PP.2 3D Ultrasound Clinical Use Cases

PP.2.1 Use Cases

The following use cases consider the situations in which 3D Ultrasound data is produced and used in the clinical setting:

  1. An ultrasound scanner generates a Volume Data set consisting of a set of parallel XY planes whose positions are specified relative to each other and/or a transducer frame-of-reference, with each plane containing one or more frames of data of different ultrasound data types. Ultrasound data types include, but are not limited to reflector intensity, Doppler velocity, Doppler power, Doppler variance, etc.

  2. An ultrasound scanner generates a set of temporally related Volume Data sets, each as described in Case1. Includes a set of volumes that are acquired sequentially, or acquired asynchronously and reassembled into temporal sequence (such as through the "Spatial-Temporal Image Correlation" (STIC) technique).

  3. Any Volume Data set may be operated upon by an application to create one or more Multi-Planar Reconstruction (MPR) views (as in Case7)

  4. Any Volume Data set may be operated upon by an application to create one or more Volume Rendered views (as in Case8)

  5. Make 3D size measurements on a volume in 3D-space

  6. An ultrasound scanner generates 3D image data consisting of one or more 2D frames that may be displayed, including

    1. A single 2D frame

    2. A temporal loop of 2D frames

    3. A loop of 2D frames at different spatial positions and/or orientations positions relative to one another

    4. A loop of 2D frames at different spatial positions, orientations, and/or times relative to one another

  7. An ultrasound scanner generates 3D image data consisting of one or more MPR Views that may be displayed as ordinary 2D frames, including

    1. An MPR View

    2. A temporal loop of MPR Views

    3. A loop of MPR Views representing different spatial positions and/or orientations relative to one another

    4. A loop of MPR Views representing different spatial positions, orientations, and/or times relative to one another

    5. A collection of MPR Views related to one another (example: 3 mutually orthogonal MPR Views around the point of intersection)

  8. An ultrasound scanner generates 3D image data consisting of one or more Volume Rendered Views that may be displayed as ordinary 2D frames, including

    1. An Rendered View

    2. A temporal loop of Rendered Views

    3. A loop of Rendered Views with a varying observer point

    4. A temporal loop of Rendered Views with a varying observer point

    Note

    Images in this group are not normally measurable because each pixel in the 2D representation may be comprised of data from many pixels in depth along the viewing ray and does not correspond to any particular point in 3D-space.

  9. Allow successive display of frames in multi-frame objects in cases 6, 7, and 8.

  10. Make size measurements on 2D frames in cases 6, 7, and 8.

  11. Separation of different data types allows for independent display and/or processing of image data (for example, color suppression to expose tissue boundaries, grayscale suppression for vascular flow trees, elastography, etc.)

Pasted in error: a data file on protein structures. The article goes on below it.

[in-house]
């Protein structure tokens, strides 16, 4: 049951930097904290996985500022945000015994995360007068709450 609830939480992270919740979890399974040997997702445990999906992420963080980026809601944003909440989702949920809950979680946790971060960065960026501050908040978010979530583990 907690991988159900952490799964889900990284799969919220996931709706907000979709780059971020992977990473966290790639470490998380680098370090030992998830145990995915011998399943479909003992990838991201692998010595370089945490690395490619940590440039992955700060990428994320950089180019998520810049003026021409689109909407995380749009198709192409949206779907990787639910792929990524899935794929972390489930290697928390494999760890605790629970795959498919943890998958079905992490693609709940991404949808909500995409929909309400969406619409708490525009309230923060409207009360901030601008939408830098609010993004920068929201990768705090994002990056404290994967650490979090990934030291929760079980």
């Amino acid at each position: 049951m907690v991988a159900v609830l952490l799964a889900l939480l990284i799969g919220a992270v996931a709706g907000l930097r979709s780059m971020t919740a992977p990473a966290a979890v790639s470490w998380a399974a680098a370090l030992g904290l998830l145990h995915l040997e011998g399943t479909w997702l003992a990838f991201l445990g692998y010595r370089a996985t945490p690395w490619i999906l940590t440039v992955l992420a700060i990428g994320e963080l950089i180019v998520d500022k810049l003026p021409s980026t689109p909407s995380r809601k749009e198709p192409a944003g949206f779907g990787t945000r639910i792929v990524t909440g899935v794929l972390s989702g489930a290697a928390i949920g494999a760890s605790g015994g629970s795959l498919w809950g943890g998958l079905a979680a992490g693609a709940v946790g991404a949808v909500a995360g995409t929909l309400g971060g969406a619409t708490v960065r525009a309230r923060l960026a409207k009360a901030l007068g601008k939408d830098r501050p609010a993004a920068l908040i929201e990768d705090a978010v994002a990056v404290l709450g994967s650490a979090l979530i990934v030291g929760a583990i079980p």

12. Represent ECG and other physiological waveforms synchronized to acquired images.

  13. Two-stage Retrieval: The clinician initially queries for and retrieves all the images in an exam that are directly viewable as sets of frames. Based on the review of these images (potentially on a legacy review application), the clinician may decide to perform advanced analysis of a subset of the exam images. Volume Data sets corresponding to those images are subsequently retrieved and examined.

  14. An ultrasound scanner allows user to specify qualitative patient orientation (e.g., Left, Right, Medial, etc.) along with the image data.

  15. An ultrasound scanner may maintain a patient-relative frame of reference (obtained such as through a gantry device) along with the image data.

  16. Fiducial markers that tag anatomical references in the image data may be specified along with the image data.

  17. Key Images of clinical interest are identified and either the entire image, or one or more frames or a volume segmentation within the image must be tagged for later reference.

PP.2.2 Hierarchy of Use Cases

This section organizes the list of use cases into a hierarchy. Section PP.3 maps items in this hierarchy to specific solutions in the DICOM Standard.

  1. Data

    1. 3D Volume Data

      1. Static and Dynamic volume data sets (Cases 1 and 2)

      2. Suitable for applications that create MPR and Render views (Cases 3 and 4)

      3. 3D size measurements (Case 5)

    2. 2D representations of 3D volume data (Cases 6, 7, and 8)

      1. Static and Dynamic varieties (Case 9)

      2. 2D size measurements (Case 10)

    3. Separation of data types (Case 11)

    4. Integrate physiological waveforms with image acquisition (Case 12)

  2. Workflow

    1. Permit Two-step review (Case 13)

      1. Review 2D representations first (potentially on legacy viewer)

      2. On-demand operations on 3D volume data set

    2. Frame of Reference

      1. Frame-relative

      2. Probe-relative

      3. Patient-relative (Cases 14 and 15)

      4. Anatomical (Fiducials) (Case 16)

    3. Identify Key images (Case 17)